LOS ANGELES — Michelle Janikian, who writes about marijuana for publications like Herb, Playboy and Rolling Stone, says after she tells someone what she does for a living, she usually spends the rest of the conversation “trying to act so friendly and mainstream” so they don’t think she’s stoned.
Stoner stereotypes die hard.
But with a multibillion-dollar industry beginning to flower — marijuana is now legal in some form in 30 states — cannabis advocates are pushing to dispel the idea that people who toke up still live on the couches in their parents’ basements and spend their waking hours eating Cheetos and playing video games.
MedMen, an upscale chain of dispensaries that brands itself as the Apple store of pot shops, rolled out a $2 million ad campaign that might be called the “anti-stoner offensive.”
Photos of 17 people — including a white-haired grandmother, a schoolteacher, a business executive, a former pro football player and a nurse — are being splashed across billboards, buses and the web by the company that has dispensaries in Los Angeles, Las Vegas and New York. Each photo has the word “stoner” crossed out and in its place a description of their job.
People can find their biographies on the website www.forgetstoner.com, where they can also learn why they use weed. Reasons range from treatment of medical conditions like migraines and anxiety to simply enjoying the high.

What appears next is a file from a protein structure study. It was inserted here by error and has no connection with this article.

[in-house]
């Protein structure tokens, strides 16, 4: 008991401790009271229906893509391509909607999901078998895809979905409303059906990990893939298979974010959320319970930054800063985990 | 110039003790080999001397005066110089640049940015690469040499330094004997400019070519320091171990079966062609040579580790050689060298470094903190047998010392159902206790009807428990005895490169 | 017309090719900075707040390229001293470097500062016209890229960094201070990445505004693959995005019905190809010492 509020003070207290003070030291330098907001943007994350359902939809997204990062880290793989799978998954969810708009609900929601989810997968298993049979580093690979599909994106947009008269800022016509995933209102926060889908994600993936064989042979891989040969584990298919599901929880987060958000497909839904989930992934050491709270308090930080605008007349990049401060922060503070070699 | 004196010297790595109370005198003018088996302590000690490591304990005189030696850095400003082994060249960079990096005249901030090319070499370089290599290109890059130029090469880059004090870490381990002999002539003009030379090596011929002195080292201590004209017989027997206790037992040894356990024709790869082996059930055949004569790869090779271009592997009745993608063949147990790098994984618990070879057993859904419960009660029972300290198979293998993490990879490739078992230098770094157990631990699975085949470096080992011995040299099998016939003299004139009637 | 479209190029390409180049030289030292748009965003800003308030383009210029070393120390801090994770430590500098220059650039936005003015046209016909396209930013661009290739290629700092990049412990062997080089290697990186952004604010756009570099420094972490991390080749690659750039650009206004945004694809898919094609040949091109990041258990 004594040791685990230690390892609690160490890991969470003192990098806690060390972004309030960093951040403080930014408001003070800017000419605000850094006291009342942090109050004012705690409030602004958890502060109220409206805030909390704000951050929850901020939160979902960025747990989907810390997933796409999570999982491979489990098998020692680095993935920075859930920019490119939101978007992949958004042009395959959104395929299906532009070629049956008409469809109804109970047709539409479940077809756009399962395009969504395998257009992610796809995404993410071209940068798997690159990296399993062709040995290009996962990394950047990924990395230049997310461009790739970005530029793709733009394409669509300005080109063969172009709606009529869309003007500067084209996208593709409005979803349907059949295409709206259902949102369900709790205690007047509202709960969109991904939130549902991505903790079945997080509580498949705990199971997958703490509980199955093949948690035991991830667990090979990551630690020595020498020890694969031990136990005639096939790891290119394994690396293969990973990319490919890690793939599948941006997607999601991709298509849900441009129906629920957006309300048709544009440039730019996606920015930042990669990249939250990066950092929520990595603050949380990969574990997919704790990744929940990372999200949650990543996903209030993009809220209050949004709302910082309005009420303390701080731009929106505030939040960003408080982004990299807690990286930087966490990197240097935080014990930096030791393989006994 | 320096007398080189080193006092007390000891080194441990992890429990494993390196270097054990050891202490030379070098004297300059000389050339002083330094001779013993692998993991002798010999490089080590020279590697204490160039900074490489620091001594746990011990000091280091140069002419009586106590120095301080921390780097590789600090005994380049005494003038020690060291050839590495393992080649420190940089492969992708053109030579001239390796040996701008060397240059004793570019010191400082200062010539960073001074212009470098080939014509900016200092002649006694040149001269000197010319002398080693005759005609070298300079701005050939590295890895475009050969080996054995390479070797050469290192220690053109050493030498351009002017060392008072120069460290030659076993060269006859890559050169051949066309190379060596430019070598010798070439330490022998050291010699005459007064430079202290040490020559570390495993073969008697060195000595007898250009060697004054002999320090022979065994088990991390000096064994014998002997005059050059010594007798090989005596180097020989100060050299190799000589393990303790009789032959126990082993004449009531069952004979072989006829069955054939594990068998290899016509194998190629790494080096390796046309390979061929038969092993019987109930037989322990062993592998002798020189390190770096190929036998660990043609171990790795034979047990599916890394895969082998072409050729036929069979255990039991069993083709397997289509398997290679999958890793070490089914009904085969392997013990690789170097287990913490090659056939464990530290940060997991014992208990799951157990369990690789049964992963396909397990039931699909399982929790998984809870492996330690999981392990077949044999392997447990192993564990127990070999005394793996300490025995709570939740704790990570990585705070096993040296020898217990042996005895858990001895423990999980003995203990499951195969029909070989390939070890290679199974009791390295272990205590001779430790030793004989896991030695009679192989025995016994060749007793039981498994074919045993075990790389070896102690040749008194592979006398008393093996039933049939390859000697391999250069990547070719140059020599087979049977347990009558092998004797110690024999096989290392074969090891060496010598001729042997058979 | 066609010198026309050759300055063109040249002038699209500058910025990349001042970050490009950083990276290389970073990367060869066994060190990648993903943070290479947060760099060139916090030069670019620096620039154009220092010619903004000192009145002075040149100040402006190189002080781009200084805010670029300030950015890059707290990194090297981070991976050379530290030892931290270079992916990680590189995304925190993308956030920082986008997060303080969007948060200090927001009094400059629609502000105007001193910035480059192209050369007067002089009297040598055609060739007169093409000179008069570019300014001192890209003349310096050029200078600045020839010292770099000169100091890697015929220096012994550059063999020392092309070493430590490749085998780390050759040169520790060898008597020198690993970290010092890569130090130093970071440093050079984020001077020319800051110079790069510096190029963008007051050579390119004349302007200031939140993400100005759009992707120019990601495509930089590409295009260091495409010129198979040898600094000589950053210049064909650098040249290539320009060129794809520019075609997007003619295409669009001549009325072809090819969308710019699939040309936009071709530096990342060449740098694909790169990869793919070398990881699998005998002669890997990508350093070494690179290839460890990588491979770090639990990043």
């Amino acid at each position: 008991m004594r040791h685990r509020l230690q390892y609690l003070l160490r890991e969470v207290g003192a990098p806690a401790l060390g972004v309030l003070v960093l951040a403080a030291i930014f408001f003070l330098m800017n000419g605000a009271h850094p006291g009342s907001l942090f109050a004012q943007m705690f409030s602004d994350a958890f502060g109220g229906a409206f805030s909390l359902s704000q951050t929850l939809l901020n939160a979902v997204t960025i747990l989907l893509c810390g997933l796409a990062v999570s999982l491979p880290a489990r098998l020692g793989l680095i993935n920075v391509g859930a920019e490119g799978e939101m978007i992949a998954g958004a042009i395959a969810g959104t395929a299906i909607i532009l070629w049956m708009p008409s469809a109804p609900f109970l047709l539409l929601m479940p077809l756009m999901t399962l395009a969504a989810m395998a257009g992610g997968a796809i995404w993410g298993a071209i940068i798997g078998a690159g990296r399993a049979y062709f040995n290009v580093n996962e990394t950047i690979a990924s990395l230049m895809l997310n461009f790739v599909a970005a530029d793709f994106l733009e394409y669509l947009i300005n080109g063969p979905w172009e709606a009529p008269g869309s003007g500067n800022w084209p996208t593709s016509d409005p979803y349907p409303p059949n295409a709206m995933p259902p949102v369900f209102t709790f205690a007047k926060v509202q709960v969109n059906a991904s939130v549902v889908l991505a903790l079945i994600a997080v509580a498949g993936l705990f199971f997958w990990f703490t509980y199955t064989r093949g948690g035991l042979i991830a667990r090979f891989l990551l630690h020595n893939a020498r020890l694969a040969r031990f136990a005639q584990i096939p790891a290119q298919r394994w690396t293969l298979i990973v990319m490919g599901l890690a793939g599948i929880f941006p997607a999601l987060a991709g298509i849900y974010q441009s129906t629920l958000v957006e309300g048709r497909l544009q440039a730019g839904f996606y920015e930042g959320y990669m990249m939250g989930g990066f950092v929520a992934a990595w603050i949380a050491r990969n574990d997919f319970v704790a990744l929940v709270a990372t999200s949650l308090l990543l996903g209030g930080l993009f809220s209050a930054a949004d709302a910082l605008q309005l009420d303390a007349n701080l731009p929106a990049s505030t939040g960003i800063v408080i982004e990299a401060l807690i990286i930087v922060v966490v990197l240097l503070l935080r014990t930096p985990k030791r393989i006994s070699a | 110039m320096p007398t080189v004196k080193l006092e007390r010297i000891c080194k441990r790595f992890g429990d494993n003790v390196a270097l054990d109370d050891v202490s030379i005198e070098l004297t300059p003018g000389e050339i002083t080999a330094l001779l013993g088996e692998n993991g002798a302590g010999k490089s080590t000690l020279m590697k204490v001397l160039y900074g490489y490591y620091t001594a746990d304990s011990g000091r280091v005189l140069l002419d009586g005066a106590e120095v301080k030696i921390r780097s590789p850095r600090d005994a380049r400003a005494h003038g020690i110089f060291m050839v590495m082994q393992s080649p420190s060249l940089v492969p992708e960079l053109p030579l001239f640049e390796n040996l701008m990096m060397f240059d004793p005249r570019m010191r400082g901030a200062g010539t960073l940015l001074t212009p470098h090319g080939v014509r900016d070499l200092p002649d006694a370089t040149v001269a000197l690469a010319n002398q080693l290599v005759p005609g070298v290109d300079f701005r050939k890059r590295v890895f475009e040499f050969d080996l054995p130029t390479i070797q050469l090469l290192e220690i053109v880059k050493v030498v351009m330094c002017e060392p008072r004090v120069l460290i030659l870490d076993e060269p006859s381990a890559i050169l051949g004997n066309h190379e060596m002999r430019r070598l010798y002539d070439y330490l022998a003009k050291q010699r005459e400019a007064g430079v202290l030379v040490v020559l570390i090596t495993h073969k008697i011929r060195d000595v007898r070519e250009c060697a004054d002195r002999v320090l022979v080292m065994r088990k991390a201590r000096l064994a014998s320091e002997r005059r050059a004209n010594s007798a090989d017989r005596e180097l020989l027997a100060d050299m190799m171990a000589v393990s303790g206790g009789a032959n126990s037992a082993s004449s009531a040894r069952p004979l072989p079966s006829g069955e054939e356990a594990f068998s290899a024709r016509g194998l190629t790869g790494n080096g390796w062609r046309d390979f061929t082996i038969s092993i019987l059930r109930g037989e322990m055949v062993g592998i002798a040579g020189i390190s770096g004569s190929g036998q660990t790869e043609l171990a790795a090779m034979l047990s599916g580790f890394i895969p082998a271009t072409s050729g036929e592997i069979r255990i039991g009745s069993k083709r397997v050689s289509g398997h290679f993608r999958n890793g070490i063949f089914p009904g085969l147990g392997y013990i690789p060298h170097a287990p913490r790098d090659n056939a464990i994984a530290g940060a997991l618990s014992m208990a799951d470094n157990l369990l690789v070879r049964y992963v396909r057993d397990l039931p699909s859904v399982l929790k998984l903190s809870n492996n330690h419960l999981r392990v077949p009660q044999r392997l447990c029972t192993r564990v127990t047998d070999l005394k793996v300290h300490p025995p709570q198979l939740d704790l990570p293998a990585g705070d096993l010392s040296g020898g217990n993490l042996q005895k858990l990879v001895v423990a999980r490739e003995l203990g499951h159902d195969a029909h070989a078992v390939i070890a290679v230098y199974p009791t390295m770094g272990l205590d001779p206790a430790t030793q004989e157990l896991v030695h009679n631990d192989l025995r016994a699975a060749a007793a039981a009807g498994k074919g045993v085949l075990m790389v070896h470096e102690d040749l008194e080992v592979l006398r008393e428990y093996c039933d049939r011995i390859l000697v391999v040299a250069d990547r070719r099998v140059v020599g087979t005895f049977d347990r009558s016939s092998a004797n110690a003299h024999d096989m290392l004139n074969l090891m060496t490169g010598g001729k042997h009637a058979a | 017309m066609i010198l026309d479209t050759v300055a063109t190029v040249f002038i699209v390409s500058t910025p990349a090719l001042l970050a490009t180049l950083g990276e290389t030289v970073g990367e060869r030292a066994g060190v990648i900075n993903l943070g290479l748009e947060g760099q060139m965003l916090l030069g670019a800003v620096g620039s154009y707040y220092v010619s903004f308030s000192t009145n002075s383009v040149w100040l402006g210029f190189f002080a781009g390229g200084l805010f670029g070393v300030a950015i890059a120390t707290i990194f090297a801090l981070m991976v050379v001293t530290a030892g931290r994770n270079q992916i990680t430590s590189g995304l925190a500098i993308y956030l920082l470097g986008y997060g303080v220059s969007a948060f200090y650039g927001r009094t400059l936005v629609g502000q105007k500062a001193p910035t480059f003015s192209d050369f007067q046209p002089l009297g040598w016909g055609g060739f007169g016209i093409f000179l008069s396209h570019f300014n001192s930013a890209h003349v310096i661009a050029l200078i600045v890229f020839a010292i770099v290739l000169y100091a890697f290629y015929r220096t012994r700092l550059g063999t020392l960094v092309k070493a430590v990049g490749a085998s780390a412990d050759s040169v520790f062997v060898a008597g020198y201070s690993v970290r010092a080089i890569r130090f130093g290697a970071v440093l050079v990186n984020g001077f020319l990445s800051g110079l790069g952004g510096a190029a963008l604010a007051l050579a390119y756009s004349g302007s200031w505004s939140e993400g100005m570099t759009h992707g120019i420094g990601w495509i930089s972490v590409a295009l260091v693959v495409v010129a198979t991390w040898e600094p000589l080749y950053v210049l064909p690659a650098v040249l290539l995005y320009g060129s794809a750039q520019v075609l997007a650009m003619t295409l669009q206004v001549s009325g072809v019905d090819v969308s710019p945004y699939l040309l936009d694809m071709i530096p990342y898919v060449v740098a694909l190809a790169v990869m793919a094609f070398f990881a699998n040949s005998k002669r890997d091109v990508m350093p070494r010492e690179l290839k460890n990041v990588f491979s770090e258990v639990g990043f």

“What we’re saying is the very definition of a stereotype is defining a person by one bad mention,” says Daniel Yi, MedMen’s senior vice president of communications. “They’re also a grandmother. They’re also a father, a son, a brother.”
Judd Weiss, CEO and founder of cannabis company Lit.Club, believes the industry needs to do still more. He suggests marketing products in a way that makes them look more than just respectable, but as the herbal equivalent of a fine bourbon or scotch.
“Very much like the Tesla, we want to be seen as luxury quality but affordable,” he said.
Still there is pushback from some who believe realities about pot are being glossed over by slick marketing.
“It is not a controversial claim to say that marijuana could be addictive for some people, that it could produce mental illness, that it’s tied to impaired driving, that it makes you not motivated, that you’re more likely to drop out of school if you’re a kid using,” said Kevin Sabet, president of the group Smart Approaches to Marijuana and a former drug policy adviser to presidents Clinton, Obama and George W. Bush.
Sabet accuses the cannabis industry of enticing children with edibles and cookies in an attempt to become another “Big Tobacco,” although he also acknowledges there is evidence that marijuana has some medicinal value.
It was edibles that brought Cindy Paul of Billings, Montana, to a Portland pot shop a few weeks ago to sample marijuana for the first time in 25 years.
“I do think it has medicinal qualities,” she said, adding, “I’m not using it for that. I’m using it to have a good time. I don’t think it’s any different than having a beer.”
To bring more people like Paul into the fold, branding expert Robert Miner says the marijuana industry needs to use movies and TV shows to change negative perceptions.
Those lovable stoners Cheech and Chong were fine back in the day when it came to rebuffing the idea that anybody who smoked pot was headed for Reefer Madness. But the mainstreaming of marijuana, he said, demands a new message.